Gastroparesis syndromes: Response to electrical stimulation.
Authors Abell TL, Kedar A, Stocker A, Beatty K, McElmurray L, Hughes M, Rashed H,
Kennedy W, Wendelschafer-Crabb G, Yang X, Fraig M, Omer E, Miller E, Griswold M,
Pinkston C
Submitted By Submitted Externally on 2/4/2019
Status Published
Journal Neurogastroenterology and motility : the official journal of the European Gastrointestinal Motility Society
Year 2019
Date Published 1/1/2019
Volume : Pages Not Specified : e13534
PubMed Reference 30706646
Abstract Factors underlying gastroparesis are not well defined, nor is the mechanism of
action of gastric electrical stimulation (GES). We hypothesized that GES acts
via several mechanisms related to underlying disordered pathophysiology., We
studied 43 consecutive eligible patients with gastroparetic symptoms, previously
evaluated by two methods in each of five core areas: inflammatory, autonomic,
enteric, electrophysiologic, and hormonal; and also categorized by GI symptoms,
metabolic status, illness quantification, and gastric physiology. We then
studied 41 patients who underwent temporary GES for 5-7 days. Thirty-six of
those patients were implanted and 30 were followed up at 6 months after
permanent GES., In previous but separately reported work, patients had similar
GI symptoms regardless of baseline gastric emptying or diabetic/idiopathic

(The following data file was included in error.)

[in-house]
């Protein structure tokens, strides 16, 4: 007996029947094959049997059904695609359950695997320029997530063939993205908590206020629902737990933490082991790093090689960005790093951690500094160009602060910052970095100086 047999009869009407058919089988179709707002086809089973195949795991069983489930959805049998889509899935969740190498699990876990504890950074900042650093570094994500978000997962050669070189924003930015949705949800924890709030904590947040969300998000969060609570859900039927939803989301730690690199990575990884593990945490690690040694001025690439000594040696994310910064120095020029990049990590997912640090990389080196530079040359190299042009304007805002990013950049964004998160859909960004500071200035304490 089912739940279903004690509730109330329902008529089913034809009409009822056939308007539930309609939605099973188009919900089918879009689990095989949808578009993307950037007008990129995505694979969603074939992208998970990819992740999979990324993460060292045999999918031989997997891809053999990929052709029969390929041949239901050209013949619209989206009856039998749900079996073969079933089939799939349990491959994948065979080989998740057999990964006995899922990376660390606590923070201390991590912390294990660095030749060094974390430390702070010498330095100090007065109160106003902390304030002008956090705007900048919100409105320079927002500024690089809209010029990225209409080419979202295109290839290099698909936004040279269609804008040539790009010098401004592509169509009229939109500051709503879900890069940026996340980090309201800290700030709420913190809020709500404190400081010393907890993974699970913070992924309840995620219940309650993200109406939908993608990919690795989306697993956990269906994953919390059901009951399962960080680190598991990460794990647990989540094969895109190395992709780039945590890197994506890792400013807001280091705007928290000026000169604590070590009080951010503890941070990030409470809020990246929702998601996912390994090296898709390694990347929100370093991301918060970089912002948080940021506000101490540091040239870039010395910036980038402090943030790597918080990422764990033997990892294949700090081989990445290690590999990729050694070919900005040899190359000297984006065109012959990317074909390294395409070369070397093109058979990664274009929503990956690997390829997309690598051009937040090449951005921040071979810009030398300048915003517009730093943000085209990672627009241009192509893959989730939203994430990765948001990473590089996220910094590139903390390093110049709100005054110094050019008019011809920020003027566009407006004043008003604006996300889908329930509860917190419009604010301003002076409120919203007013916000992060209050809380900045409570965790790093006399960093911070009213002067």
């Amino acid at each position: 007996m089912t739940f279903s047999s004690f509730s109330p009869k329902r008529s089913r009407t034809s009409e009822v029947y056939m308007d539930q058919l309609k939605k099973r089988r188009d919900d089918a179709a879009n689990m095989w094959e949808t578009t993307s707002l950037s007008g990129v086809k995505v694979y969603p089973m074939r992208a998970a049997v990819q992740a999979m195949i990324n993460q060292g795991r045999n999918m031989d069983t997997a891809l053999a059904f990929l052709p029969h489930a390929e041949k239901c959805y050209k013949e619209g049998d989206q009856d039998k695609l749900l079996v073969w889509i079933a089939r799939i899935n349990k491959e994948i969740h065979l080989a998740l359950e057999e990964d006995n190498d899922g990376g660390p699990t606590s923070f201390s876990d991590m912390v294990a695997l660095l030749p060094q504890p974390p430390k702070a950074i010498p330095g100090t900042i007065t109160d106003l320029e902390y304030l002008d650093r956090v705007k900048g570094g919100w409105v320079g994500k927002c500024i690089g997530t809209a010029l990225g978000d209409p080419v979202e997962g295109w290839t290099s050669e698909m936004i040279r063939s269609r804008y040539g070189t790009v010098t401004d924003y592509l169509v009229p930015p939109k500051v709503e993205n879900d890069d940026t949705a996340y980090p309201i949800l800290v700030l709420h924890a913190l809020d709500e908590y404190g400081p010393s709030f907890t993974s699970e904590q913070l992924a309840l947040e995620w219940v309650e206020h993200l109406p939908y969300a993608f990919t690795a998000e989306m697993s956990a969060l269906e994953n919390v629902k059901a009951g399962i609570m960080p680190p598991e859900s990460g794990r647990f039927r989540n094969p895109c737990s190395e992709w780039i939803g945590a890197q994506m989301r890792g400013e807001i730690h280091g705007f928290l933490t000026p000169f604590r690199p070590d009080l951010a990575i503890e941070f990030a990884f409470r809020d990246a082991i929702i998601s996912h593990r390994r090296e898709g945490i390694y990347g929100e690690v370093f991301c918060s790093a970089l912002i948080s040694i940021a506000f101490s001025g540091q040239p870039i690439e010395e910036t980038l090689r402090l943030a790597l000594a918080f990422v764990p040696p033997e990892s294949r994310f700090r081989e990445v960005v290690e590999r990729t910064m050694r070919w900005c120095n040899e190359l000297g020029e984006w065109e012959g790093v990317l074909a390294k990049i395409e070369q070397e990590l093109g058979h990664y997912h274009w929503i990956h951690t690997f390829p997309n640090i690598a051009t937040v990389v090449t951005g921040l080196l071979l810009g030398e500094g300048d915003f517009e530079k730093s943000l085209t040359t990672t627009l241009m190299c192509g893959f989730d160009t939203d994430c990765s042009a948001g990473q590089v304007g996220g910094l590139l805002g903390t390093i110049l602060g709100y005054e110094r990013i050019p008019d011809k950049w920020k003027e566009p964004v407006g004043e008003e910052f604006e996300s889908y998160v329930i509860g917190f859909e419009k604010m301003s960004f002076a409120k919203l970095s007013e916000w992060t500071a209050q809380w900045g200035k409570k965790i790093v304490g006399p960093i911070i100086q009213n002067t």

status and all patients demonstrated abnormalities in each of the five areas
studied. After GES, patients showed early and late effects of electrical
stimulation with changes noted in multiple areas, categorized by improvement
status., Patients with symptoms of gastroparesis have multiple abnormalities,
including systemic inflammation and disordered hormonal status. GES affects many
of these abnormalities. We conclude electrical stimulation improves symptoms and
physiology with (a) an early and sustained anti-emetic effect; (b) an early and
durable gastric prokinetic effect in delayed emptying patients; (c) an early
anti-arrhythmic effect that continues over time; (d) a late autonomic effect;
(e) a late hormonal effect; (f) an early anti-inflammatory effect that persists;
and (g) an early and sustained improvement in health-related quality of life.
This study is registered with Clinicaltrials.gov under study # NCT03178370
(https://clinicaltrials.gov/ct2/show/NCT03178370).

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